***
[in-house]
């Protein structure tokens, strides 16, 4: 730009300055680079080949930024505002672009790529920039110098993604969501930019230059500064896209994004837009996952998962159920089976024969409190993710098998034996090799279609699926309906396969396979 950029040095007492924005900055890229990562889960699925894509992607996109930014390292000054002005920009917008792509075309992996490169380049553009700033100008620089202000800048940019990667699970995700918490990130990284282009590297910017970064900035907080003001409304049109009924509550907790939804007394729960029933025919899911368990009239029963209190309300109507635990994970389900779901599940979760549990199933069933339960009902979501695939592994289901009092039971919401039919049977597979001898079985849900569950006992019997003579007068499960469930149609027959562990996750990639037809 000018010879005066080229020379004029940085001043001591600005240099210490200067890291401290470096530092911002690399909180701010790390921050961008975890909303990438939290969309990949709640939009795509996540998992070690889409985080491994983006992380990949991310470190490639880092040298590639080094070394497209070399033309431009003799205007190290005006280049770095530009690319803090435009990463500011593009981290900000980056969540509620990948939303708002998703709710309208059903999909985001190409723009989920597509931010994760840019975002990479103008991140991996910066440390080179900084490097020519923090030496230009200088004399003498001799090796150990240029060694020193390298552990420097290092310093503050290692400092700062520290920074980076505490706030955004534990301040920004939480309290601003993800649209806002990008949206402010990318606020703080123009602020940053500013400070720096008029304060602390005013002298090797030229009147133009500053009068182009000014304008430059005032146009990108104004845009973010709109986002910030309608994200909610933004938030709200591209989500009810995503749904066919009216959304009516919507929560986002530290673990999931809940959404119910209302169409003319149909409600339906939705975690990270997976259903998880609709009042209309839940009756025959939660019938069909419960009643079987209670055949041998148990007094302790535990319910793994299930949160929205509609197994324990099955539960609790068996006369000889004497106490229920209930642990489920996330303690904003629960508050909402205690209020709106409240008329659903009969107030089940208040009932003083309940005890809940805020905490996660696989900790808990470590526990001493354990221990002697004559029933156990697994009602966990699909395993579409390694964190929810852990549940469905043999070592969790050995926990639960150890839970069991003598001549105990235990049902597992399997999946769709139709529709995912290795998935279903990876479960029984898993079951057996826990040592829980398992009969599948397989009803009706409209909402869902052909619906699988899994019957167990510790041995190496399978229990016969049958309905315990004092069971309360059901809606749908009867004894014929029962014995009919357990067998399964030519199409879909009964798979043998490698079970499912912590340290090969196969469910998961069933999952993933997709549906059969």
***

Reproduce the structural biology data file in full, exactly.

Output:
[in-house]
């Protein structure tokens, strides 16, 4: 730009300055680079080949930024505002672009790529920039110098993604969501930019230059500064896209994004837009996952998962159920089976024969409190993710098998034996090799279609699926309906396969396979 950029040095007492924005900055890229990562889960699925894509992607996109930014390292000054002005920009917008792509075309992996490169380049553009700033100008620089202000800048940019990667699970995700918490990130990284282009590297910017970064900035907080003001409304049109009924509550907790939804007394729960029933025919899911368990009239029963209190309300109507635990994970389900779901599940979760549990199933069933339960009902979501695939592994289901009092039971919401039919049977597979001898079985849900569950006992019997003579007068499960469930149609027959562990996750990639037809 000018010879005066080229020379004029940085001043001591600005240099210490200067890291401290470096530092911002690399909180701010790390921050961008975890909303990438939290969309990949709640939009795509996540998992070690889409985080491994983006992380990949991310470190490639880092040298590639080094070394497209070399033309431009003799205007190290005006280049770095530009690319803090435009990463500011593009981290900000980056969540509620990948939303708002998703709710309208059903999909985001190409723009989920597509931010994760840019975002990479103008991140991996910066440390080179900084490097020519923090030496230009200088004399003498001799090796150990240029060694020193390298552990420097290092310093503050290692400092700062520290920074980076505490706030955004534990301040920004939480309290601003993800649209806002990008949206402010990318606020703080123009602020940053500013400070720096008029304060602390005013002298090797030229009147133009500053009068182009000014304008430059005032146009990108104004845009973010709109986002910030309608994200909610933004938030709200591209989500009810995503749904066919009216959304009516919507929560986002530290673990999931809940959404119910209302169409003319149909409600339906939705975690990270997976259903998880609709009042209309839940009756025959939660019938069909419960009643079987209670055949041998148990007094302790535990319910793994299930949160929205509609197994324990099955539960609790068996006369000889004497106490229920209930642990489920996330303690904003629960508050909402205690209020709106409240008329659903009969107030089940208040009932003083309940005890809940805020905490996660696989900790808990470590526990001493354990221990002697004559029933156990697994009602966990699909395993579409390694964190929810852990549940469905043999070592969790050995926990639960150890839970069991003598001549105990235990049902597992399997999946769709139709529709995912290795998935279903990876479960029984898993079951057996826990040592829980398992009969599948397989009803009706409209909402869902052909619906699988899994019957167990510790041995190496399978229990016969049958309905315990004092069971309360059901809606749908009867004894014929029962014995009919357990067998399964030519199409879909009964798979043998490698079970499912912590340290090969196969469910998961069933999952993933997709549906059969």